Homework was assigned for the three nights in Chongjin and was completed to varying degrees by each group member.

The Homestay Village

After three days of intensive learning in Chongjin, we now had the Korean alphabet under our belts and a few basic phrases, so it was time to move onto the Homestay Village where we would receive further lessons from another instructor as well as have the chance to practice with local North Koreans.

Pictured Above: Scenes from the Chilbosan Homestay Village

The Homestay Village is a 3-4 hour drive from Chongjin city, which goes through beautiful mountain ranges and follows stunning coastal areas, which more then makes up for the less than perfect conditions of the roads.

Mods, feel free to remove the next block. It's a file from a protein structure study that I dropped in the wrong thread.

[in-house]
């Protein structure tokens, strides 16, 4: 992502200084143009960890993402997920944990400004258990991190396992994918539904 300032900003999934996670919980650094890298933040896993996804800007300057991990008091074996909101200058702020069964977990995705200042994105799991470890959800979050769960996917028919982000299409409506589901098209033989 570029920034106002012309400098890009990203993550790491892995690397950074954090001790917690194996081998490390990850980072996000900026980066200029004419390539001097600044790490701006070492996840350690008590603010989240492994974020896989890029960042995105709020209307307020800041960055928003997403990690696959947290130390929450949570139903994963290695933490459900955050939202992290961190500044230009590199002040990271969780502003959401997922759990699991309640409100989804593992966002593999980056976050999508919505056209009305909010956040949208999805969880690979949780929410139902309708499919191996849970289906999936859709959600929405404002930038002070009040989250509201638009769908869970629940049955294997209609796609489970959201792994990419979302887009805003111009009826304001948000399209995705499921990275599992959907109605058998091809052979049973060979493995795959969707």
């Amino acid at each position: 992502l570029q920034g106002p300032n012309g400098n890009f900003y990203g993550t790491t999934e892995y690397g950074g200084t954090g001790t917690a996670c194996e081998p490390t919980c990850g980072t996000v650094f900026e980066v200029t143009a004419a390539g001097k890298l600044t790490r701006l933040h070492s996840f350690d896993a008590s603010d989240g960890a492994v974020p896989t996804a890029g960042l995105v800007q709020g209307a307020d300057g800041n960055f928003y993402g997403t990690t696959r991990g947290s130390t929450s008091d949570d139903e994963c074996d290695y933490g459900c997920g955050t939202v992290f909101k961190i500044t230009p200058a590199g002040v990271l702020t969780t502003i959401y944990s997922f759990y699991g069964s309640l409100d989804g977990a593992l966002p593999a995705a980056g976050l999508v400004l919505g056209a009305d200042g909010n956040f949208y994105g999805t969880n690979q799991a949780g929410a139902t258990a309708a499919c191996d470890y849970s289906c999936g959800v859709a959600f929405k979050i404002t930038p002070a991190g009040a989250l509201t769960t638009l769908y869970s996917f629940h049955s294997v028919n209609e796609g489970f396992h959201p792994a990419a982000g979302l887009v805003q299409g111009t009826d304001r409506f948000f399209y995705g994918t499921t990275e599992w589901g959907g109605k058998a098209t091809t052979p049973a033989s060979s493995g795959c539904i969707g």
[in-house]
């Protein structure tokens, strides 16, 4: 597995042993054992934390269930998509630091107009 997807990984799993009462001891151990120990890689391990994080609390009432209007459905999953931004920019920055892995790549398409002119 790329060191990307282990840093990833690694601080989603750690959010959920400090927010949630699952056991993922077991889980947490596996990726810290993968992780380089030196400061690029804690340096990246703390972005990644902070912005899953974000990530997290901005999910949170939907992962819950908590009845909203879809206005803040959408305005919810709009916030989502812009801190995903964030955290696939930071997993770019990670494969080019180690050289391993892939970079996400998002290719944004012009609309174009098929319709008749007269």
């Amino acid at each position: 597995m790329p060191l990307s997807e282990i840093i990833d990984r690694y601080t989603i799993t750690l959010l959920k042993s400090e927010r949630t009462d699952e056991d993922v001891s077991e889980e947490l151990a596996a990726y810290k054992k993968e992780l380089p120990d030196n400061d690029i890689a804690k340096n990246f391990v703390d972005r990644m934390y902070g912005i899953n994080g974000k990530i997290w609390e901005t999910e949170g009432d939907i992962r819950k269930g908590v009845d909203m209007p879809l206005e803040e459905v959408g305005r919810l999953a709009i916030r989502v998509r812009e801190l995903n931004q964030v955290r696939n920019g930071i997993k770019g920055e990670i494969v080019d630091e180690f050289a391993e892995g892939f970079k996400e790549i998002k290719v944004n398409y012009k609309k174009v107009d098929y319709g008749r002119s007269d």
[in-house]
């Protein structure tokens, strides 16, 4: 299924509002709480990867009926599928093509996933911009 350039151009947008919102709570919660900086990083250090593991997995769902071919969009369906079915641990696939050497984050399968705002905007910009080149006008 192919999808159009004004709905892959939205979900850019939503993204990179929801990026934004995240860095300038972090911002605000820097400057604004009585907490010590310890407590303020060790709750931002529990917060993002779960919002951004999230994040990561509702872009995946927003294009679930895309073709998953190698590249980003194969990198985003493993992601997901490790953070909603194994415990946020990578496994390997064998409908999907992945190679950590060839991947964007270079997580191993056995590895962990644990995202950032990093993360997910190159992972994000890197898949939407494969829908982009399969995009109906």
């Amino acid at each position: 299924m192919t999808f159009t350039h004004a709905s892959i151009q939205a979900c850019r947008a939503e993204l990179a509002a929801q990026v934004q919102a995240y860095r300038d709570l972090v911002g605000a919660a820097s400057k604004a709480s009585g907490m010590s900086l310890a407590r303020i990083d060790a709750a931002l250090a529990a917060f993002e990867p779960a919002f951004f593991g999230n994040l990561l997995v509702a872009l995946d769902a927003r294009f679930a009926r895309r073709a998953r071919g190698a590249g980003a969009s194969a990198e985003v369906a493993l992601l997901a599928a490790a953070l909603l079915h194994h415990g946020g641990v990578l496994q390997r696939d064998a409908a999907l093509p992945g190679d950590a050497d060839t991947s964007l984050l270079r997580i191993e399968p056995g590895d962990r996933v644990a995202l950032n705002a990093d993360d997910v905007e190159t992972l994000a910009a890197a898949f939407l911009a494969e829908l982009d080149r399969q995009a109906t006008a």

Korean language classes in the homestay took place in the local village school from a local teacher. The teaching speed was relentless just as it had been in Chongjin, but getting even deeper into rural North Korea allowed us to hear and practise even more regional dialects.

Pictured Above: Fun at Sea Chilbo after a long day of learning!

After our lessons at the local school, the afternoon continued on as most do in the homestay relaxing on the beach, playing sports with the locals and a bonfire party at night, all providing us opportunities to continue practicing our Korean language with the villagers.

Pictured Above: Our exploring both the Inner and Outer sections of Mt. Chilbo

In addition to the homestay village, our group also spent a day away from the classroom, taking in the sights and sounds of the stunning Chilbosan Mountain Range for an entire day.